The only thing missing from the collapse and immolation of the New York Mets was an easy-to-digest metaphor -- something that could explain the whole mess in a single sentence.
The only thing missing from the collapse and immolation of the New York Mets was a second easy-to-digest metaphor -- one more thing that could explain the whole mess in a single sentence. This one will do nicely, then. From Adam Rubin of ESPN New York: Fernando Martinez is on waivers because the Mets needed to make room for Scott Hairston.
That's the sentence that makes you drop your coffee mug, dash out to the street, and look for a long-gone Kevin Spacey. It's the intersection where dreams and reality meet, and those punk teenagers cut down one of the stop signs as a joke. Fernando Martinez was something. He was going to be something more. He was going to be something impossibly big. Then the Mets needed to make room for the closest available Hairston and, well, best of luck.
There's a chance that Fernando Martinez clears waivers, but let's be honest, there are teams that just live for players like this to come on waivers. Some of them may or may not be named after people who attack and plunder ships at sea. It's pretty unlikely that Martinez will make his way back into the Mets' system. And as a reminder, here's what Baseball America thought of him:
Pre-2007: Rated #22 Prospect (age 18)
Pre-2008: Rated #20 Prospect (age 19)
Pre-2009: Rated #30 Prospect (age 20)
Pre-2010: Rated #77 Prospect (age 21)
Pre-2011: Not ranked (age 22)
Pre-2012: Cut to make room for Scott Hairston (age 23)
That's one fierce decline. Martinez was an example of a team that was trying to do that most delicate of balancing acts -- contending and building from within at the same time. From 2006 through 2008, the Mets were a Yadier Molina home run away from making the World Series. And at the same time, they were a team that could dream big about the future, steadfastly refusing to move Martinez.
In both 2007 and 2008, the team suffered a famous collapse in September. Both times, it was reasonable to think that one extra player might have made the difference. That player was Martinez, but only when you consider the Mets' refusal to trade him, which was a perfectly reasonable decision to make at the time.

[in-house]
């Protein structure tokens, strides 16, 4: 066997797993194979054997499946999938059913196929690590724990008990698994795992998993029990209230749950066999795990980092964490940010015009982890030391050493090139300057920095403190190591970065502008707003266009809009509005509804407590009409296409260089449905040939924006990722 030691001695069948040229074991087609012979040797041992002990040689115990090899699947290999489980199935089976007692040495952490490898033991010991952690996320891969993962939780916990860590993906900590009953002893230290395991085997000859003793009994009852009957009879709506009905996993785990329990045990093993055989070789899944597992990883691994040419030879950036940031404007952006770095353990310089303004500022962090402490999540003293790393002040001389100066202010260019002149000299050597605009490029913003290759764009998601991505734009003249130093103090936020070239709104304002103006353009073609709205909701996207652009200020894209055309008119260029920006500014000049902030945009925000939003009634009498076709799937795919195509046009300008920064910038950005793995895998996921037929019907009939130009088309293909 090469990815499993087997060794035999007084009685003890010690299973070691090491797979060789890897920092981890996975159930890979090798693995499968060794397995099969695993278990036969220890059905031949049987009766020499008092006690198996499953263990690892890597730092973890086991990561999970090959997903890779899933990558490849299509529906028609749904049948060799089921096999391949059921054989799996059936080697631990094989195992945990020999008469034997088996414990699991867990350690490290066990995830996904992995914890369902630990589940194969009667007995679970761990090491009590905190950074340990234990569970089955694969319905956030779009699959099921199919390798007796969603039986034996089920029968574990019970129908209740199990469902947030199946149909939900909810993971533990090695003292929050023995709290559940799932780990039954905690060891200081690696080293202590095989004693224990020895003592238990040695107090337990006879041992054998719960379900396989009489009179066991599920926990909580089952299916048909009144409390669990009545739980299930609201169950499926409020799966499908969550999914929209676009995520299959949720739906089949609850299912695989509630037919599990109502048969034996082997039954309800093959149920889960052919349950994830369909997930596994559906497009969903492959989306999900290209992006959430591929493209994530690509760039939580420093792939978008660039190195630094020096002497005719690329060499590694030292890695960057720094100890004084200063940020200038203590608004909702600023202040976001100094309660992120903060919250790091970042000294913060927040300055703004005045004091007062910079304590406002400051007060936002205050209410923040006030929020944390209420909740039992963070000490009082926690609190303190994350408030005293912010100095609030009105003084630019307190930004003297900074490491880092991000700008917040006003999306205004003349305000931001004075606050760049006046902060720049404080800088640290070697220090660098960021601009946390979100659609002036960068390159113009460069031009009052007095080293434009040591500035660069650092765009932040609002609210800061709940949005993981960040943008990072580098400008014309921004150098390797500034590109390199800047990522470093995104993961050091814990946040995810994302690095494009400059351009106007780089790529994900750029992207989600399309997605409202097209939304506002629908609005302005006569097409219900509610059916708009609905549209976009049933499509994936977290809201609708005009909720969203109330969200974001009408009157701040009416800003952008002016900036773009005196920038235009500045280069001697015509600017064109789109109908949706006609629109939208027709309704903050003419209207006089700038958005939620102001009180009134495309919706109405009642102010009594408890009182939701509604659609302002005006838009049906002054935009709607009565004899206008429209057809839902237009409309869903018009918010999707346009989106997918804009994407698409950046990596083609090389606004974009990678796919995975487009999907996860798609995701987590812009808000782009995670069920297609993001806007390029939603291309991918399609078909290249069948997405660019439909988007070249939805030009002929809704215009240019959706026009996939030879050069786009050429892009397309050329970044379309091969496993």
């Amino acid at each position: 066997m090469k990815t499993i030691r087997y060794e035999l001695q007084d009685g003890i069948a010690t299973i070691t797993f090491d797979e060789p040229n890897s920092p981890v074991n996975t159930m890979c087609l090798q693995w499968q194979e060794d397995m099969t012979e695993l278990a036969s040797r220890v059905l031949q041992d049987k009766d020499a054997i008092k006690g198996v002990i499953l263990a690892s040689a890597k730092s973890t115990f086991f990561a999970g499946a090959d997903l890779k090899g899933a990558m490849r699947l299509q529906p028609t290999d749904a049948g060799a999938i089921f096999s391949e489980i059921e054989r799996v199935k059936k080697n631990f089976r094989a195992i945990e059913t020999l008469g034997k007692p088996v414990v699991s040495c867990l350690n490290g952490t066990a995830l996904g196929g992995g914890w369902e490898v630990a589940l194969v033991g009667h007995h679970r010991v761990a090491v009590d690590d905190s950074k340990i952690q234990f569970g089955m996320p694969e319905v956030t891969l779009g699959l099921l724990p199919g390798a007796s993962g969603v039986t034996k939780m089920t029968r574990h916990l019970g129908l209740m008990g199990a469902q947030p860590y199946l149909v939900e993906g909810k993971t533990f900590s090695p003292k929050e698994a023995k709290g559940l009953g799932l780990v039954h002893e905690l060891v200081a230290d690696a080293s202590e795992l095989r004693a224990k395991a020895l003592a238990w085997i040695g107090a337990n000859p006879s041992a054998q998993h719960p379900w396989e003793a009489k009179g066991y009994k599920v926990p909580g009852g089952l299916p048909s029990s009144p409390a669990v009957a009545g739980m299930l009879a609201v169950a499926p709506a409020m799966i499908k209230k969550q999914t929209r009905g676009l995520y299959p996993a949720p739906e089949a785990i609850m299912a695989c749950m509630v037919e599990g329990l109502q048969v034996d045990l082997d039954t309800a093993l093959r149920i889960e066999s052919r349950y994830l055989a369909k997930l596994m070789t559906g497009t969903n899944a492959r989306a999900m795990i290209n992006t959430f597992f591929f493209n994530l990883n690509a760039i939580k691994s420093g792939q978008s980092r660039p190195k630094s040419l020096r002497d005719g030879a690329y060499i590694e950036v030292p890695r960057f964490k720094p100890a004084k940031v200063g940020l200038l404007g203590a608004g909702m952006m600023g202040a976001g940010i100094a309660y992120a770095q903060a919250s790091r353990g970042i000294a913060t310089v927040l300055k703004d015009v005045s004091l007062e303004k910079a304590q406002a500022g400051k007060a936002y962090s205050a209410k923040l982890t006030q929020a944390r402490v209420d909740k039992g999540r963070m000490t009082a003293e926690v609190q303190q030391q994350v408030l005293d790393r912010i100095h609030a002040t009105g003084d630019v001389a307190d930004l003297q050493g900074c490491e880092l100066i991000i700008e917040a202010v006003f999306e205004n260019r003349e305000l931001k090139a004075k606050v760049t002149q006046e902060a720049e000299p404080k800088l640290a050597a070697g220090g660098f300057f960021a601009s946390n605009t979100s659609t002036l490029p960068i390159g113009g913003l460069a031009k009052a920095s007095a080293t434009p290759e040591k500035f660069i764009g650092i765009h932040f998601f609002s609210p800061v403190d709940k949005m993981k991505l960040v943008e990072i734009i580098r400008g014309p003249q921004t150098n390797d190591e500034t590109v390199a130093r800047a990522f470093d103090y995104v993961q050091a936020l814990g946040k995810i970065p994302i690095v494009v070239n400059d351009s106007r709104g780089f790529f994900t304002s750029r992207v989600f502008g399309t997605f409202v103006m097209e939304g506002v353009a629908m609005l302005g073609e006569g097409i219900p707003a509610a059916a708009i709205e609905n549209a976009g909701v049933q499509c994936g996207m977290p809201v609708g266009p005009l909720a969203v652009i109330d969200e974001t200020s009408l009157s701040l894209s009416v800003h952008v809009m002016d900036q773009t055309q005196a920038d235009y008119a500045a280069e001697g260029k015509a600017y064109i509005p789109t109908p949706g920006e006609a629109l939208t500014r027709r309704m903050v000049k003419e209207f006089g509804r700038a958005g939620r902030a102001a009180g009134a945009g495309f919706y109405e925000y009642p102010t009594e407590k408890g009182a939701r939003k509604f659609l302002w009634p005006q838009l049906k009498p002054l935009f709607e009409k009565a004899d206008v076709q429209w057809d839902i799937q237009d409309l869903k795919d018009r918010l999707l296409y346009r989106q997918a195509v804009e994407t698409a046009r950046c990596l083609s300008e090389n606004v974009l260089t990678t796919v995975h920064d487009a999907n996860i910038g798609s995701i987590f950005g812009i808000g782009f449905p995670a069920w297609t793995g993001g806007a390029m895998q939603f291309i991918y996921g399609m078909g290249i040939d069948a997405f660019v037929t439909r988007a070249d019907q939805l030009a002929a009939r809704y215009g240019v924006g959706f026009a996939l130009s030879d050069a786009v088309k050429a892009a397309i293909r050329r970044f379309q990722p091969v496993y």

He represented the unfettered hope that only the purest of prospects can give to a fan base.
2/15/06 - I saw one article comparing (Fernando Martinez) to ted williams. Does anyone have more info on him.
2/6/09 - "(Martinez) looks to me like he can be a young Bobby Abreu," the scout said. "His discipline at the plate is good. He worked counts. He hung in against left-handers. He did a lot of good things. He may be 20 years old, but he doesn't look like it, the way he handles himself. He really plays under control."
Martinez represented the faith his team had in the strength of their current roster, weighed against the faith they had in him to develop:
11/29/07 - Billy Beane is happy to field offers on Dan Haren and Joe Blanton … The Mets would have to pony up Carlos Gomez and Fernando Martinez.
7/7/2008 - According to Minaya, Shapiro felt the Mets had the necessary players to make such a deal (for CC Sabathia), but he declined. …from what i understand, Shapiro would have required Fernando Martinez and a pitcher like Jon Niese or Eddie Kunz, as well as another mid-level pitching prospect…
And then one day Mets fans woke up, and he represented Scott Hairston.
When Martinez was a guy who made the scouts swoon, the Mets were one of the best teams in the NL East. They did what most teams try to do -- they wanted to keep their best prospect, regardless of the trade proposals that came their way. That is, the Mets tried to have their cake and eat it too. Then the night dragged on, things got a little crazy, and then one of their friends double-dog dared them to snort the cake. The next thing they knew, they were on a gurney, speeding through the E.R. and wondering how it is that they ruined the cake without even getting a chance to taste it. The cake was a lie.
When things are going right, you have a team in the playoff hunt and one of the best prospects in baseball. When things are going wrong, you have Scott Hairston looking at you sheepishly, wondering what he did wrong. A lot of teams have prospects that don't work out. The way it worked out for the Mets and Martinez, though, just feels so much more meaningful for some reason.